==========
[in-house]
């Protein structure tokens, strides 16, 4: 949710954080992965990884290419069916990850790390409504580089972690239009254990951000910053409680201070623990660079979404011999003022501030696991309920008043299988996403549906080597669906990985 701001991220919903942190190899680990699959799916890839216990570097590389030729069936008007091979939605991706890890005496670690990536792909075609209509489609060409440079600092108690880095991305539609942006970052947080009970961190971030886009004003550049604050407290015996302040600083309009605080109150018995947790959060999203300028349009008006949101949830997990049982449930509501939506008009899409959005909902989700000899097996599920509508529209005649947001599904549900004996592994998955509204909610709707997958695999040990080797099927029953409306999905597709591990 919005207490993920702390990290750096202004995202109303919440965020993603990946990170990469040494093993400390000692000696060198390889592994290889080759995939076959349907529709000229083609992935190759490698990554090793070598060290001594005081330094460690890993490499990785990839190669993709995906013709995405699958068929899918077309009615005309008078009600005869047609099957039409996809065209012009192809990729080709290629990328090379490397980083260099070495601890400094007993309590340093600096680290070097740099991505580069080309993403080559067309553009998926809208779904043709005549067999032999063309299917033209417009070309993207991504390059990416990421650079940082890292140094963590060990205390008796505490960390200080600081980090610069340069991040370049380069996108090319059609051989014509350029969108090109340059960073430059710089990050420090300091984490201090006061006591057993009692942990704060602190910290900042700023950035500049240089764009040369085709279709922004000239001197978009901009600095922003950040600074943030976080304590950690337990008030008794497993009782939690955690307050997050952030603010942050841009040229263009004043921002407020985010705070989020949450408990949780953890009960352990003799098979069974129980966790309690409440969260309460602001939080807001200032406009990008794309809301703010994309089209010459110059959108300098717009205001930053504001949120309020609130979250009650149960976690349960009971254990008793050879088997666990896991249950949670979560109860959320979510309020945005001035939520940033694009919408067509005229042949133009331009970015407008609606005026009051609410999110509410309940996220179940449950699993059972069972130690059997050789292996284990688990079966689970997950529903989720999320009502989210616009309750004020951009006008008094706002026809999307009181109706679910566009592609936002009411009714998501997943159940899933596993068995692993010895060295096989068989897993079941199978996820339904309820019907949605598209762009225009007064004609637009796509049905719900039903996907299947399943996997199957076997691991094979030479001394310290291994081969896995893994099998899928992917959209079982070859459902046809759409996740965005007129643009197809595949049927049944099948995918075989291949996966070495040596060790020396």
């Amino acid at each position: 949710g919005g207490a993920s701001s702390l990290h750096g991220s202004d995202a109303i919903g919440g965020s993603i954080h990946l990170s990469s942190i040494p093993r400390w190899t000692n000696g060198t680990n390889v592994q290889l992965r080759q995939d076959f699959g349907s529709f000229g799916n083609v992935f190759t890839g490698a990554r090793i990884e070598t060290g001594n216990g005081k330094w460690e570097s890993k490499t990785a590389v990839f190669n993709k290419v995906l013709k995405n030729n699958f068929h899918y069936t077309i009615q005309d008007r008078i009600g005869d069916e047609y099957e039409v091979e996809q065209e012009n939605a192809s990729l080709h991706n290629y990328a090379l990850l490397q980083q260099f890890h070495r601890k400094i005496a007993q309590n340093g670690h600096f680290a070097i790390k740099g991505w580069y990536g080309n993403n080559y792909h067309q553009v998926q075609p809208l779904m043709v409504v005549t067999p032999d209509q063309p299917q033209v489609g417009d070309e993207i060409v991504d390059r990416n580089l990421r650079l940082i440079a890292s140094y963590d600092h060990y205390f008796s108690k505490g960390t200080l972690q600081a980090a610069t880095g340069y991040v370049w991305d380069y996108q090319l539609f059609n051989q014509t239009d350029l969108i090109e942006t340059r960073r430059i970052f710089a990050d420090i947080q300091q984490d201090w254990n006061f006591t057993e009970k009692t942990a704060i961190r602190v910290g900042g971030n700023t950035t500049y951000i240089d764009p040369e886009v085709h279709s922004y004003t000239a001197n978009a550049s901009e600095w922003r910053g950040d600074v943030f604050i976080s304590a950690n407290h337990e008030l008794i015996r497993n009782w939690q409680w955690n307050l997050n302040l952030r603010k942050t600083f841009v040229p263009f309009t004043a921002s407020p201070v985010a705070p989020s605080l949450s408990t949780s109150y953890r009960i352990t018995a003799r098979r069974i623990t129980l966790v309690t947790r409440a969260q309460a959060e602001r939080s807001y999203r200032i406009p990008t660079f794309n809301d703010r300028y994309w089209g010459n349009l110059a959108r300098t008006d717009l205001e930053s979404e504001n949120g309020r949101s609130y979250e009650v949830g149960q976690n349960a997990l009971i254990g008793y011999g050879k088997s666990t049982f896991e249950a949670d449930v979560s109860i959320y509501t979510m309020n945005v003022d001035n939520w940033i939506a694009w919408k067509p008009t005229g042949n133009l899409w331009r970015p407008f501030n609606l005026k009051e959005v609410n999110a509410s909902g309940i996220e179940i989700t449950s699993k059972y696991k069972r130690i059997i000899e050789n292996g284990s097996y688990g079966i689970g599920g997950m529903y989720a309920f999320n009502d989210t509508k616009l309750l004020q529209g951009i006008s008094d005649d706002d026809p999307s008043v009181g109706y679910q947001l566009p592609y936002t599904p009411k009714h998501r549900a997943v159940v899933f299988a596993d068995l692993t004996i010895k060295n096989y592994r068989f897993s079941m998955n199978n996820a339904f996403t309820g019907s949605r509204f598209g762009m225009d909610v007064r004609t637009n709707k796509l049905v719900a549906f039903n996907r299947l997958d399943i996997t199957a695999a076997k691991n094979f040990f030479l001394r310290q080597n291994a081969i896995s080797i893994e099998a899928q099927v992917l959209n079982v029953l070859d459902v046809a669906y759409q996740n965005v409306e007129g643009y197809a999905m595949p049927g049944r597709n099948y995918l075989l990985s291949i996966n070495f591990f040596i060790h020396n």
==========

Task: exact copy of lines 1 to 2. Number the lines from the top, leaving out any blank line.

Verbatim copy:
[in-house]
């Protein structure tokens, strides 16, 4: 949710954080992965990884290419069916990850790390409504580089972690239009254990951000910053409680201070623990660079979404011999003022501030696991309920008043299988996403549906080597669906990985 701001991220919903942190190899680990699959799916890839216990570097590389030729069936008007091979939605991706890890005496670690990536792909075609209509489609060409440079600092108690880095991305539609942006970052947080009970961190971030886009004003550049604050407290015996302040600083309009605080109150018995947790959060999203300028349009008006949101949830997990049982449930509501939506008009899409959005909902989700000899097996599920509508529209005649947001599904549900004996592994998955509204909610709707997958695999040990080797099927029953409306999905597709591990 919005207490993920702390990290750096202004995202109303919440965020993603990946990170990469040494093993400390000692000696060198390889592994290889080759995939076959349907529709000229083609992935190759490698990554090793070598060290001594005081330094460690890993490499990785990839190669993709995906013709995405699958068929899918077309009615005309008078009600005869047609099957039409996809065209012009192809990729080709290629990328090379490397980083260099070495601890400094007993309590340093600096680290070097740099991505580069080309993403080559067309553009998926809208779904043709005549067999032999063309299917033209417009070309993207991504390059990416990421650079940082890292140094963590060990205390008796505490960390200080600081980090610069340069991040370049380069996108090319059609051989014509350029969108090109340059960073430059710089990050420090300091984490201090006061006591057993009692942990704060602190910290900042700023950035500049240089764009040369085709279709922004000239001197978009901009600095922003950040600074943030976080304590950690337990008030008794497993009782939690955690307050997050952030603010942050841009040229263009004043921002407020985010705070989020949450408990949780953890009960352990003799098979069974129980966790309690409440969260309460602001939080807001200032406009990008794309809301703010994309089209010459110059959108300098717009205001930053504001949120309020609130979250009650149960976690349960009971254990008793050879088997666990896991249950949670979560109860959320979510309020945005001035939520940033694009919408067509005229042949133009331009970015407008609606005026009051609410999110509410309940996220179940449950699993059972069972130690059997050789292996284990688990079966689970997950529903989720999320009502989210616009309750004020951009006008008094706002026809999307009181109706679910566009592609936002009411009714998501997943159940899933596993068995692993010895060295096989068989897993079941199978996820339904309820019907949605598209762009225009007064004609637009796509049905719900039903996907299947399943996997199957076997691991094979030479001394310290291994081969896995893994099998899928992917959209079982070859459902046809759409996740965005007129643009197809595949049927049944099948995918075989291949996966070495040596060790020396």